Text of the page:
With a DAT as described above, when another signal is to be recorded on a previously recorded recording medium, previously recorded signals are erased by recording new signals over them, that is, by a so-called overwriting, without using an erasing head. Therefore, if overwriting is not normally effected, for example, due to clogging of the head, there is the possibility that a part of the previously recorded signals remains unerased.
To correct this problem, in the DAT format an error detecting code is added to each recording track so as to detect an unerased portion, if any, in the track as an error. However, even with such a code added to each track, if an entire track remains unerased no error is detected since the error detecting code within the unerased track is considered normal.
If the signal to be recorded is an audio signal, wherein adjacent data are correlated with each other due to the more or less continuous nature of an audio signal, a correction can be effected by an interpolation technique even though the remaining unerased signal portion is removed from the track. However, if the DAT is employed as a data recorder, wherein adjacent data are not generally correlated, the interpolation technique cannot be utilized.
The aforementioned U.S. Patent Application Ser. No. 177,624 filed Apr. 5, 1988 proposes a technique wherein, when the DAT is employed as a data recorder, an error correcting code is generated for a plurality of frames of data signals to be supplied to the DAT and the error correcting code thus generated is supplied to the DAT to be recorded on the tape, in the same manner as the data signals. Thus, error correction is effected outside the DAT, thereby providing the DAT with a powerful error correcting performance.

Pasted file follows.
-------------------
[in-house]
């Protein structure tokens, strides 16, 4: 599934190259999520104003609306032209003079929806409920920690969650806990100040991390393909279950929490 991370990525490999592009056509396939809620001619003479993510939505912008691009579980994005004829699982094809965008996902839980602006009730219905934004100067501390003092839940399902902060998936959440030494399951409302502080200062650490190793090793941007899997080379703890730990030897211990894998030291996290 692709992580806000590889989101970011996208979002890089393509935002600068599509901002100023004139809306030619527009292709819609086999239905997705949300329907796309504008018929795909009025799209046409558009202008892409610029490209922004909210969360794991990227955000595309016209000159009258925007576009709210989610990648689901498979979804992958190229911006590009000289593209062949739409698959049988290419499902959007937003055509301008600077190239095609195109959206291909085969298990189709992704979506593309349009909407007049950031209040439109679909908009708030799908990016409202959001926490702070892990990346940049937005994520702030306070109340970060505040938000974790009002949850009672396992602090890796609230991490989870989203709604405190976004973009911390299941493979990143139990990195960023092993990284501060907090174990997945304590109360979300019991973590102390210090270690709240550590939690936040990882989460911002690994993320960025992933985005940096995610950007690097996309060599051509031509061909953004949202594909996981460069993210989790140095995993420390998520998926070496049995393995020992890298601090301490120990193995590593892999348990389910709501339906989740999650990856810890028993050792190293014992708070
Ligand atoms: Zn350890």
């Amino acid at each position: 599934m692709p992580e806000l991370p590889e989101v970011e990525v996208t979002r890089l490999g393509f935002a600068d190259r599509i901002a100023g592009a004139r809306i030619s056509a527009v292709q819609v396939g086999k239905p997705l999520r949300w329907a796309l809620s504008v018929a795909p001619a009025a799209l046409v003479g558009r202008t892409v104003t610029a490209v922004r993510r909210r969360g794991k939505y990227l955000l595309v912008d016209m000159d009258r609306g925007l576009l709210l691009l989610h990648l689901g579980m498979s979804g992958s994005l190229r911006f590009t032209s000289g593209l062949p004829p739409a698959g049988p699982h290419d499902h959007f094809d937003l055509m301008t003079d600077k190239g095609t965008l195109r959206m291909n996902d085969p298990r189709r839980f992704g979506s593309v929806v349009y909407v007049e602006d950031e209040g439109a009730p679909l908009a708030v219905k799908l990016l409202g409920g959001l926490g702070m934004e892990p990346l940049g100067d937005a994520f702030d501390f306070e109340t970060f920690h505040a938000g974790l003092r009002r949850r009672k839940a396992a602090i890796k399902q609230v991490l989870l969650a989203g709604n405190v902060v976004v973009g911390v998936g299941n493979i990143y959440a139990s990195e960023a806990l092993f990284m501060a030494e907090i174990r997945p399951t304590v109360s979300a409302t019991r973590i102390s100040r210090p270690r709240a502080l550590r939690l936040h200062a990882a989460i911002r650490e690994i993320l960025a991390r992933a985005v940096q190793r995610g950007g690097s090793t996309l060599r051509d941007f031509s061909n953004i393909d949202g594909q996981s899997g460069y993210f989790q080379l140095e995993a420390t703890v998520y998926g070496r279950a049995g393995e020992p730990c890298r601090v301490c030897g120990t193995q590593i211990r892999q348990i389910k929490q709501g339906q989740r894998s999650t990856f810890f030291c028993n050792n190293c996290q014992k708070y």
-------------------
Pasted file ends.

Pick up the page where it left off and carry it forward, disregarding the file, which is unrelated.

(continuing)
This error correcting operation requires that an erroneous frame has been detected prior to the error correcting operation. However, in the above-mentioned case where one or more tracks remain entirely unerased, the error cannot be detected by this method. Therefore, although the error correcting code is generated outside the DAT, errors cannot be corrected.
In view of the problems mentioned above, it is an object of the present invention to provide an improved method and apparatus for recording and/or reproducing digital data information.
It is another object of the present invention to provide a method and apparatus for recording and/or reproducing digital data information which employs a DAT.
It is a further object of the present invention to provide a highly reliable method and apparatus for recording and/or reproducing digital data information.
According to a first aspect of the present invention there is provided a method of recording digital data in a main data area in a series of track pairs on a recording medium comprising the steps of:
receiving digital information signals from an external source and dividing them into frames, each frame corresponding to a different pair of tracks to be recorded on the recording medium;